How Green Is My Restaurant?

According to a recent Mintel report, consumers want and need to eat out, but the foodservice industry has a huge carbon footprint. Getting industry operators and consumers on the “green” bandwagon is necessary to minimize the impact that restaurants have on the environment, says the report. 57% of respondents to the study are willing to pay more for local and sustainable fare, but the majority of those are only willing to pay 1 to 5% more.

Eric Giandelone, foodservice director at Mintel, says “Green and sustainable attributes pale in comparison to... restaurant decision drivers of menu selection, prices and convenient location...”

 When deciding where to eat, 74% of patrons based their decision on menu selection followed 69% on pricing and 67% on convenient location. Local/organic ingredients and sustainable ingredients lagged severely behind with only 7% of people saying that drove them to a restaurant.

 When respondents were asked to rate their top three corporate social responsibility (CSR) initiatives, going green and using local ingredients aren’t the only issues restaurants are facing today. Patrons place the greatest importance on living wages, local ingredients and company-provided medical insurance.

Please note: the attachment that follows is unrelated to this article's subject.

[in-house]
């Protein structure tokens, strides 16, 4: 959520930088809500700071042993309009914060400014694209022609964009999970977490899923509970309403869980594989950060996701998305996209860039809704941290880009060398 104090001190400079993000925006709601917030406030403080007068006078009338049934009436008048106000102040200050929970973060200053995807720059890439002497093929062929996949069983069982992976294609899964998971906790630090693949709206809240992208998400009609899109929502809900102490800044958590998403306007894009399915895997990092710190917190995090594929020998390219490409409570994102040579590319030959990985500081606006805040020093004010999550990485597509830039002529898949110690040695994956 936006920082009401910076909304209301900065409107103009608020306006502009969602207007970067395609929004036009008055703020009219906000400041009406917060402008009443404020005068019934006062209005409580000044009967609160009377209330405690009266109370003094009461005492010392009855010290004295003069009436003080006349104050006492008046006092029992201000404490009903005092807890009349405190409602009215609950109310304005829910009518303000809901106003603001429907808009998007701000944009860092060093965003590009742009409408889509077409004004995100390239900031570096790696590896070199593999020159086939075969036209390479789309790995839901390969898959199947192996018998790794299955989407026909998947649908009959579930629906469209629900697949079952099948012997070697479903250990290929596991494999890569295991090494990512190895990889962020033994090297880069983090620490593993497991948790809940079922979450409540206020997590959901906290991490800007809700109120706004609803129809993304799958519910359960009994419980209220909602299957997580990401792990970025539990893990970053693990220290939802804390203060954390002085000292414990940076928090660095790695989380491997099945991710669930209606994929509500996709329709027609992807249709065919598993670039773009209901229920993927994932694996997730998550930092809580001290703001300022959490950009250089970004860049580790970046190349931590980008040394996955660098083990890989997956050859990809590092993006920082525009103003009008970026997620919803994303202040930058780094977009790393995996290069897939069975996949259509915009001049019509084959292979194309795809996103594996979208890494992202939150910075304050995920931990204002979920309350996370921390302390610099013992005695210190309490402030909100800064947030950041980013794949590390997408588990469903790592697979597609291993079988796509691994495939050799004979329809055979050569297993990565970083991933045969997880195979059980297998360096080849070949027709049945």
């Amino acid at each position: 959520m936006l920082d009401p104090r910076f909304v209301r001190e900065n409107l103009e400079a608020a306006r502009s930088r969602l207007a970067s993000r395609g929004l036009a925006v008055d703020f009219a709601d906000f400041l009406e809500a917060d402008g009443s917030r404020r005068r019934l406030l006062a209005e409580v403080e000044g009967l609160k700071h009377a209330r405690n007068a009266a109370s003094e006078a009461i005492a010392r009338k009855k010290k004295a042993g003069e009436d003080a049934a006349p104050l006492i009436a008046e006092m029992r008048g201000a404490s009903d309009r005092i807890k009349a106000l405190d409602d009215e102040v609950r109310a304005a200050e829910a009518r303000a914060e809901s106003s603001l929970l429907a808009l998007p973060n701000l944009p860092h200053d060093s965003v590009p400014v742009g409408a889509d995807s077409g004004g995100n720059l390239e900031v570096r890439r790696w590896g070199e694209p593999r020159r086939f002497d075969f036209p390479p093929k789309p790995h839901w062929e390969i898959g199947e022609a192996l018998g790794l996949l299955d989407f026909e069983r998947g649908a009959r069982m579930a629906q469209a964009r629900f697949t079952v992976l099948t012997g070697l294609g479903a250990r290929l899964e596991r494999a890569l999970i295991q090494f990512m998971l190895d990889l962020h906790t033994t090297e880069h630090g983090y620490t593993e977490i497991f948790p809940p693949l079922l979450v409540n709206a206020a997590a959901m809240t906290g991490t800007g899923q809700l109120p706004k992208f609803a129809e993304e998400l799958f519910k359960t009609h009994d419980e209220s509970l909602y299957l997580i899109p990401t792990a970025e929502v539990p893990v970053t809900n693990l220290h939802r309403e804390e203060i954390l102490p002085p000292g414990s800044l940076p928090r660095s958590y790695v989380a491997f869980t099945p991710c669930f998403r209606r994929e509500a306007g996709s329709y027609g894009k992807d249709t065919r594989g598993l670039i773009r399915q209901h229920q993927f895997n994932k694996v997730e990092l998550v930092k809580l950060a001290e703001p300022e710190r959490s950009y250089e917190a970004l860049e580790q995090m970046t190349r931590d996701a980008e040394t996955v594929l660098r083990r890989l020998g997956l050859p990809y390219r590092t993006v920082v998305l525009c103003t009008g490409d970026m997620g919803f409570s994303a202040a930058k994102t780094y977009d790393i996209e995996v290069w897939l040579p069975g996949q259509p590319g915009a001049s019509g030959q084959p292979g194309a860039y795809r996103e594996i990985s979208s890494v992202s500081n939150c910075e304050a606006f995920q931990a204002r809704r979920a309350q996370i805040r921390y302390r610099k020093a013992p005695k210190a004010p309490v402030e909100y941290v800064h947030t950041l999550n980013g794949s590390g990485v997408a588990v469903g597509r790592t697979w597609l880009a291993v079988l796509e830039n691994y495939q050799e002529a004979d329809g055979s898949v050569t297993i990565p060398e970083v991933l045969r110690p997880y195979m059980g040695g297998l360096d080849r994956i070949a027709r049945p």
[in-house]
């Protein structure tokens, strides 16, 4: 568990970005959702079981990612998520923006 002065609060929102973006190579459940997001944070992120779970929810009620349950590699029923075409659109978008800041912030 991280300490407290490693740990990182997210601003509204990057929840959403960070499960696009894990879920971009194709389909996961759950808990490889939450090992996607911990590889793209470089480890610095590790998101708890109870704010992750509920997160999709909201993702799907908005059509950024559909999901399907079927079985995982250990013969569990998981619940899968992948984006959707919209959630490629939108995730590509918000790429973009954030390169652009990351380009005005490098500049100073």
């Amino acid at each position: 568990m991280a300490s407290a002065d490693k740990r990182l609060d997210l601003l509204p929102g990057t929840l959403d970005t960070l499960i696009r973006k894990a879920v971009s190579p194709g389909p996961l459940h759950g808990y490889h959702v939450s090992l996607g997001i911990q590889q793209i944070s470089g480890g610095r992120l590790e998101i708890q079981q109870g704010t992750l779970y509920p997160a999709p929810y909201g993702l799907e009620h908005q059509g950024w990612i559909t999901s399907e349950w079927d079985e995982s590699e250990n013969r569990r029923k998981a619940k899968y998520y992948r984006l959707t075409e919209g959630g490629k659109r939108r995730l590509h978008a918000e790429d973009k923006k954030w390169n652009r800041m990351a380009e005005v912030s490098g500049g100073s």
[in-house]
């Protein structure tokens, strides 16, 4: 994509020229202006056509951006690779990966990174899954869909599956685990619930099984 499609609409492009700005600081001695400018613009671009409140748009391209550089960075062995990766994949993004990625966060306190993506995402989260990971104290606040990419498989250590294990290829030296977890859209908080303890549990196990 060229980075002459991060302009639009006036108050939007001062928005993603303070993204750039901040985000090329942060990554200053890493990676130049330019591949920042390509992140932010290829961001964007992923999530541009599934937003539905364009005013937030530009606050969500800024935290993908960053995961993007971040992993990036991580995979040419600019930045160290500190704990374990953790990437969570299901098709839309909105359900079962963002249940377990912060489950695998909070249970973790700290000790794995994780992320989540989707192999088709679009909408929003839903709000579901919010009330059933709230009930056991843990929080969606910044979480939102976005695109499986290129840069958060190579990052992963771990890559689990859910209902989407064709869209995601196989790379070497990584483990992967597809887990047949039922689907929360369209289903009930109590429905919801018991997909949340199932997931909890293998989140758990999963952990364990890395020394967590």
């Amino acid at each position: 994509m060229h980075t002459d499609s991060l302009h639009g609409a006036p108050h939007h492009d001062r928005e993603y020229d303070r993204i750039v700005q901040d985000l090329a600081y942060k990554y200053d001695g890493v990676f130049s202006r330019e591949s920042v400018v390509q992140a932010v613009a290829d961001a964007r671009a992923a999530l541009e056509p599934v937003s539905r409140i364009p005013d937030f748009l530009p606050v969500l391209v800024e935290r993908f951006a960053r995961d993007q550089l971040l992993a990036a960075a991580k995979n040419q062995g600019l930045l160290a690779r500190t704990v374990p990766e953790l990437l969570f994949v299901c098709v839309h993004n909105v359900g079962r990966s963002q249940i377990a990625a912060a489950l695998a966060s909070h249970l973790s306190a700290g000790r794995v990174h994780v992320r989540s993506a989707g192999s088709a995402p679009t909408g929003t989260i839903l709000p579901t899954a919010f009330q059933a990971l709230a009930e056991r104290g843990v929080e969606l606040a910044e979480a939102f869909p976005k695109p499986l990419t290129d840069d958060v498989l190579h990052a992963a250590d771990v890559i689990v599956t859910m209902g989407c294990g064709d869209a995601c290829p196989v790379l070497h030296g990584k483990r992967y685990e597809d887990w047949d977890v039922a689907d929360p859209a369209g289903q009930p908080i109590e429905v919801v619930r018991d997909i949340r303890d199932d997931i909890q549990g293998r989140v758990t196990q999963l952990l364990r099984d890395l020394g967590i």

Giandelone adds, “... employee treatment is considered a leading CSR initiative in the restaurant industry... (but) those aged 18-24 are generally more in tune with green and sustainable initiatives... (while) living wages rank as more important for older consumers... ”

 According to the report, the West has traditionally been a hotbed for healthier lifestyles and related culinary trends. Although still a small percentage of patrons are impacted, local or organic ingredients are particularly of interest to those living in Western states (11% versus 7% of the Northwest and only 4% of the Midwest).

The complete report is available from Mintel here.

 

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1 comment about "How Green Is My Restaurant?".
  1. Paula Lynn from Who Else Unlimited , November 21, 2011 at 10:38 a.m.
    Most fast food and especially chain restaurants receive pre-portioned, many frozen entrees. Sides, appetizers, sauces are delivered in huge pre-cut, pre-made vats. Outside of the expensive fare, best to find smaller local restaurants who cannot and do not buy in such bulk. They combine early AM visits to the distribution centers and have connections with providers to the local farmers markets.